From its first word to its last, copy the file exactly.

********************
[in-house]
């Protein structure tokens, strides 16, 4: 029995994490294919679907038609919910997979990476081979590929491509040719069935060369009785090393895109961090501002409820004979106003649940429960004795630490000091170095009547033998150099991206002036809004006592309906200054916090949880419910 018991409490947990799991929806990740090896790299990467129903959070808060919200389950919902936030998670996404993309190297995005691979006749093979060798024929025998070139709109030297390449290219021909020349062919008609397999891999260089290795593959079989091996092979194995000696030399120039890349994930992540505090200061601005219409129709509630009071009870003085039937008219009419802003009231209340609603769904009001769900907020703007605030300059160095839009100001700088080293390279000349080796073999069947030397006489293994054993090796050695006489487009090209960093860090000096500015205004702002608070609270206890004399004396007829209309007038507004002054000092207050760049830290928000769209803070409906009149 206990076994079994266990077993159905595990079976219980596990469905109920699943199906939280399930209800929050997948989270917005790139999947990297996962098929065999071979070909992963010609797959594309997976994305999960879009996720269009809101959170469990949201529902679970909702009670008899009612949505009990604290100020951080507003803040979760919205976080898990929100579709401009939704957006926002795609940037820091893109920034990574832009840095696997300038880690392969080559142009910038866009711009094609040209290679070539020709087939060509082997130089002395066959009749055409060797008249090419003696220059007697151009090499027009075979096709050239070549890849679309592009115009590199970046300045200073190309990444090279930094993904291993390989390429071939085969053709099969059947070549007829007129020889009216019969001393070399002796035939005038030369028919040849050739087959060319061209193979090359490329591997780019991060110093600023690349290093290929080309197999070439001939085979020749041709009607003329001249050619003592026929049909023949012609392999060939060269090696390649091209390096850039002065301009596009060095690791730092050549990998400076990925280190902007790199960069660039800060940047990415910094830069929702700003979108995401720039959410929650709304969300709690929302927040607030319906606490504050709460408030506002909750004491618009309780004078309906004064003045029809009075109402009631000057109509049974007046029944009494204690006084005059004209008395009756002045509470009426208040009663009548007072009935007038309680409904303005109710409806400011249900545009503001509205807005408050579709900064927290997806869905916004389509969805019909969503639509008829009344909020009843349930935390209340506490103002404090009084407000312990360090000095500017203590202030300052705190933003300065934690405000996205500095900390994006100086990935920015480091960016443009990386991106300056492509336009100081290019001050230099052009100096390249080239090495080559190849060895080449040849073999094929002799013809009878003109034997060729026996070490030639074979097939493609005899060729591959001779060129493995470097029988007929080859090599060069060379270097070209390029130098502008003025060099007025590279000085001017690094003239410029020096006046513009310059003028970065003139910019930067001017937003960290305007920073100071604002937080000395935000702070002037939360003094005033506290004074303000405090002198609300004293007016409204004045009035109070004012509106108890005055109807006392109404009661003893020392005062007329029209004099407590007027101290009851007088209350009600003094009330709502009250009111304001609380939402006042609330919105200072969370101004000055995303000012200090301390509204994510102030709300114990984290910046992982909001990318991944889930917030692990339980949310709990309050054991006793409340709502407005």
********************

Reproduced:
[in-house]
């Protein structure tokens, strides 16, 4: 029995994490294919679907038609919910997979990476081979590929491509040719069935060369009785090393895109961090501002409820004979106003649940429960004795630490000091170095009547033998150099991206002036809004006592309906200054916090949880419910 018991409490947990799991929806990740090896790299990467129903959070808060919200389950919902936030998670996404993309190297995005691979006749093979060798024929025998070139709109030297390449290219021909020349062919008609397999891999260089290795593959079989091996092979194995000696030399120039890349994930992540505090200061601005219409129709509630009071009870003085039937008219009419802003009231209340609603769904009001769900907020703007605030300059160095839009100001700088080293390279000349080796073999069947030397006489293994054993090796050695006489487009090209960093860090000096500015205004702002608070609270206890004399004396007829209309007038507004002054000092207050760049830290928000769209803070409906009149 206990076994079994266990077993159905595990079976219980596990469905109920699943199906939280399930209800929050997948989270917005790139999947990297996962098929065999071979070909992963010609797959594309997976994305999960879009996720269009809101959170469990949201529902679970909702009670008899009612949505009990604290100020951080507003803040979760919205976080898990929100579709401009939704957006926002795609940037820091893109920034990574832009840095696997300038880690392969080559142009910038866009711009094609040209290679070539020709087939060509082997130089002395066959009749055409060797008249090419003696220059007697151009090499027009075979096709050239070549890849679309592009115009590199970046300045200073190309990444090279930094993904291993390989390429071939085969053709099969059947070549007829007129020889009216019969001393070399002796035939005038030369028919040849050739087959060319061209193979090359490329591997780019991060110093600023690349290093290929080309197999070439001939085979020749041709009607003329001249050619003592026929049909023949012609392999060939060269090696390649091209390096850039002065301009596009060095690791730092050549990998400076990925280190902007790199960069660039800060940047990415910094830069929702700003979108995401720039959410929650709304969300709690929302927040607030319906606490504050709460408030506002909750004491618009309780004078309906004064003045029809009075109402009631000057109509049974007046029944009494204690006084005059004209008395009756002045509470009426208040009663009548007072009935007038309680409904303005109710409806400011249900545009503001509205807005408050579709900064927290997806869905916004389509969805019909969503639509008829009344909020009843349930935390209340506490103002404090009084407000312990360090000095500017203590202030300052705190933003300065934690405000996205500095900390994006100086990935920015480091960016443009990386991106300056492509336009100081290019001050230099052009100096390249080239090495080559190849060895080449040849073999094929002799013809009878003109034997060729026996070490030639074979097939493609005899060729591959001779060129493995470097029988007929080859090599060069060379270097070209390029130098502008003025060099007025590279000085001017690094003239410029020096006046513009310059003028970065003139910019930067001017937003960290305007920073100071604002937080000395935000702070002037939360003094005033506290004074303000405090002198609300004293007016409204004045009035109070004012509106108890005055109807006392109404009661003893020392005062007329029209004099407590007027101290009851007088209350009600003094009330709502009250009111304001609380939402006042609330919105200072969370101004000055995303000012200090301390509204994510102030709300114990984290910046992982909001990318991944889930917030692990339980949310709990309050054991006793409340709502407005």